Jurie knew he could build a strong business because he had done thorough research into the South African market. The international market was similar enough to South Africa to prove the concept, and research revealed the local market was large enough to offer a great opportunity.

The Lesson: Make sure there is a need for your offering. By international standards, South Africa is a relatively small market. Jurie and his team needed to ensure there was a large enough local market before they invested in support, staff or infrastructure.

Partner for success

“It’s very important to work with the right partners,” says Jurie. “Focus on developing long-term relationships wherever you can. You want a partner that is reliable and has the right tools to help and enhance your business. I want to know that whenever I pick up the phone to a supplier, there is always someone on the other side who can help me.”

What’s the secret to building such great partnerships?

“Be honest and open in your business and partner with companies that are honest and open with you,” says Jurie.

“For example, we have an excellent partnership with Introstat, which had been building momentum for a few years — long before we created our own independent business. What’s been phenomenal is how we’ve grown together. When they first came onto our radar they only supplied printers. Over the years Introstat has grown into the areas that we needed to grow and enhance our business. We’ve been able to walk this path together.”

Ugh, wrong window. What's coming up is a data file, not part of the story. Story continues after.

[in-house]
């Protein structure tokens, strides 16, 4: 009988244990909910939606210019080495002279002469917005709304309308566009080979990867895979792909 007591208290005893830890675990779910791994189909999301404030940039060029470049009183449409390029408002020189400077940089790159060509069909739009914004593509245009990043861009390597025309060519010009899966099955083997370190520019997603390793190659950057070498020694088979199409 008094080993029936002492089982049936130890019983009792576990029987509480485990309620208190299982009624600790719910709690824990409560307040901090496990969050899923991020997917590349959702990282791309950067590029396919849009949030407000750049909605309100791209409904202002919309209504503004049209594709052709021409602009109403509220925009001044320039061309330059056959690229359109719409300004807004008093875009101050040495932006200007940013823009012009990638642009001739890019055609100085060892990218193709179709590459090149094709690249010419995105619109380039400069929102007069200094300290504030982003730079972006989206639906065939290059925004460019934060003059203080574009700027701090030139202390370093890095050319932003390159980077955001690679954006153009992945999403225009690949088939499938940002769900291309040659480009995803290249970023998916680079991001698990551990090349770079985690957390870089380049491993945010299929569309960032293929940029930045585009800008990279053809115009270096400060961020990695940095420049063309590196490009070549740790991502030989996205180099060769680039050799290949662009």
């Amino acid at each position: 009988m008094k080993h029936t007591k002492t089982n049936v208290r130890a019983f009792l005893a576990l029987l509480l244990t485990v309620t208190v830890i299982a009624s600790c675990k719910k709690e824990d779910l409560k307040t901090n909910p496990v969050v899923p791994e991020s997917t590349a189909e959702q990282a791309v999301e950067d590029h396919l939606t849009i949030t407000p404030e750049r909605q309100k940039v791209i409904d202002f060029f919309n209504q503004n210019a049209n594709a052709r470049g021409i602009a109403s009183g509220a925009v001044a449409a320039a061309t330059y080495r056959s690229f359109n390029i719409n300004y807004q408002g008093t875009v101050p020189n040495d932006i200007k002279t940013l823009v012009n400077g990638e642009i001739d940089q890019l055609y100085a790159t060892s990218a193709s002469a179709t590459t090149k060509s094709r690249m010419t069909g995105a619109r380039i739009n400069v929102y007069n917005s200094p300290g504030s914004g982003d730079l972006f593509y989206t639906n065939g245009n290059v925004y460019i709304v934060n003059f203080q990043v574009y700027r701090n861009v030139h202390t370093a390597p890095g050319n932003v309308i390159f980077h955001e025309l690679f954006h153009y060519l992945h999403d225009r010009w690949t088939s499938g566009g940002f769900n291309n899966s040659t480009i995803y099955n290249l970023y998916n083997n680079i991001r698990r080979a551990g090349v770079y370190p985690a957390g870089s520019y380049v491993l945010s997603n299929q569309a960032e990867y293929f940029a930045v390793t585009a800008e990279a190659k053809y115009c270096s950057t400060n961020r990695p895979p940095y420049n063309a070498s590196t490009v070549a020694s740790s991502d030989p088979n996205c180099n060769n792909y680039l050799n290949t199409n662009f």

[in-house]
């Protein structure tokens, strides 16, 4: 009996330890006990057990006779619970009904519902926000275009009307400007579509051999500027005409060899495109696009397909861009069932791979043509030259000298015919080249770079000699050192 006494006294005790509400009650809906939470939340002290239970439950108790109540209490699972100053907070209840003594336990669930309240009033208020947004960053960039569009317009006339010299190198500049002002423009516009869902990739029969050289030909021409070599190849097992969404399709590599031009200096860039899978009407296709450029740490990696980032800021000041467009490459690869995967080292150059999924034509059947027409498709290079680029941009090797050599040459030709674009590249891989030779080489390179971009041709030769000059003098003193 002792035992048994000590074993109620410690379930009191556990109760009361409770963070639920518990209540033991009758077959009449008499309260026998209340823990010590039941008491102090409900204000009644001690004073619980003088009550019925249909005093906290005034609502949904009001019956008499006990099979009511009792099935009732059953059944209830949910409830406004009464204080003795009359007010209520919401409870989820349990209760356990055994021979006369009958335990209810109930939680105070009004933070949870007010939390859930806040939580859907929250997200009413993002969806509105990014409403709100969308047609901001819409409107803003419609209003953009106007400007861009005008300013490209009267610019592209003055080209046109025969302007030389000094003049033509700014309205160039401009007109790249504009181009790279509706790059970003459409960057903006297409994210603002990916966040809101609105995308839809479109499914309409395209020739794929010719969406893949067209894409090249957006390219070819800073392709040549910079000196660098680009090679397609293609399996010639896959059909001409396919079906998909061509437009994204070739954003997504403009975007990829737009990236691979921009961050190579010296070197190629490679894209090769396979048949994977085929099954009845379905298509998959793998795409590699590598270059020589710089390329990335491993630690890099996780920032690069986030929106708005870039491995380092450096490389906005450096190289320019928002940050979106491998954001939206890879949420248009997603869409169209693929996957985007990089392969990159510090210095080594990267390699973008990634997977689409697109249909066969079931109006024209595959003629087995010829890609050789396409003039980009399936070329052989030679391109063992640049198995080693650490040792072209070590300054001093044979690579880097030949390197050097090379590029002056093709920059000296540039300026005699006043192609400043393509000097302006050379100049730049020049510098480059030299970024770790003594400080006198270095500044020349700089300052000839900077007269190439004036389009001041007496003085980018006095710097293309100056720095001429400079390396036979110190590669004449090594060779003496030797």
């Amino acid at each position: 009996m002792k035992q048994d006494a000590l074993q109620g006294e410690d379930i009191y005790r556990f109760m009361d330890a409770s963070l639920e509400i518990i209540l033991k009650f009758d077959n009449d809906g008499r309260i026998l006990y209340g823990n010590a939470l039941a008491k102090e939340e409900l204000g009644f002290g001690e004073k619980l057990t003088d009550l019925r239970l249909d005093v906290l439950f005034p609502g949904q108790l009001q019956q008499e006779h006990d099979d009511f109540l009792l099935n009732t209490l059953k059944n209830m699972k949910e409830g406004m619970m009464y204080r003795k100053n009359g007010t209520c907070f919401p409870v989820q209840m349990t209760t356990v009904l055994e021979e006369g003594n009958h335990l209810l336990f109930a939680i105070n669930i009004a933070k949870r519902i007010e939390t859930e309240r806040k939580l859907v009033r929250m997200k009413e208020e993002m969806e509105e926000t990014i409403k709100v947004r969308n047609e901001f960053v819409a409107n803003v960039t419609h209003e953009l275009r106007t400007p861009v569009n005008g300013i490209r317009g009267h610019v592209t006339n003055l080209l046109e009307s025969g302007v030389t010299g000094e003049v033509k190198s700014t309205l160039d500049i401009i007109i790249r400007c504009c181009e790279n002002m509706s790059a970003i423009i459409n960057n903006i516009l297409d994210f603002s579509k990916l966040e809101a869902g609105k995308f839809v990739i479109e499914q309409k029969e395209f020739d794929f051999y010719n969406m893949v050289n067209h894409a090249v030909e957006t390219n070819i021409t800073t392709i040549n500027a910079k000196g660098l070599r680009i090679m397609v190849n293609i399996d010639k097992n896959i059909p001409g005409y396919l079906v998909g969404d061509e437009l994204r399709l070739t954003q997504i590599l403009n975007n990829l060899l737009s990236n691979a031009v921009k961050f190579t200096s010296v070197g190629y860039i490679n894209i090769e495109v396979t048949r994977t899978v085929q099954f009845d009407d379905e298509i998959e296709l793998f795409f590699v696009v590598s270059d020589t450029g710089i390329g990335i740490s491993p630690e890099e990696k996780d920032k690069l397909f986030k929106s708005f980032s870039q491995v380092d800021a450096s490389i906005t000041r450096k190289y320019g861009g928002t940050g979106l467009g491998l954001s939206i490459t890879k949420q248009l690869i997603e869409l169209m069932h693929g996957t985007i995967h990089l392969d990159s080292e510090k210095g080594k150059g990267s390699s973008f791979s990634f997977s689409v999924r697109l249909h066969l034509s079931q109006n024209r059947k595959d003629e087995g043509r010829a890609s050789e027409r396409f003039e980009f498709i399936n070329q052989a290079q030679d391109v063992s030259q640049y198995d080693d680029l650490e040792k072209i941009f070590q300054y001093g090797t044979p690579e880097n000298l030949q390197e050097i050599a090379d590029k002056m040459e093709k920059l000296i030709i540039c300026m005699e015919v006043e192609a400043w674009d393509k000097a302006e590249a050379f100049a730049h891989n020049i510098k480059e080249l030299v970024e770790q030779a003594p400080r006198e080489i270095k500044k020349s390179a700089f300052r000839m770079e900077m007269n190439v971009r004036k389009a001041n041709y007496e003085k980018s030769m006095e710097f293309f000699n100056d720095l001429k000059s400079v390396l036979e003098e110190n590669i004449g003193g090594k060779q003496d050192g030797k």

The Lesson: As a start-up or SME, you will often work with service providers who are also on a growth path. Work together — with the right relationship and support, you’ll actually grow together. This can work in a number of ways. Your support allows your suppliers to grow and extend their product and service offerings, which then helps you to expand, or in other cases, clients expand overseas and can take you with them. Partner with a business that you can develop a close relationship with, someone who is reliable and has your best interest at heart. The best way to do this is to ensure your values are aligned. Relationships and support are the foundations of business. Build these with your suppliers and your clients — look at business holistically.

Related: The 10 Best New-Age Business Ideas You Haven’t Heard About Yet

What Introstat can do for you:

  • Years of ICT sector experience brought forward to help you grow your business
  • As an HP Platinum Partner Introstat has access to the full range of HP products from Hardware, Software, Networking  to HP Financing and leasing options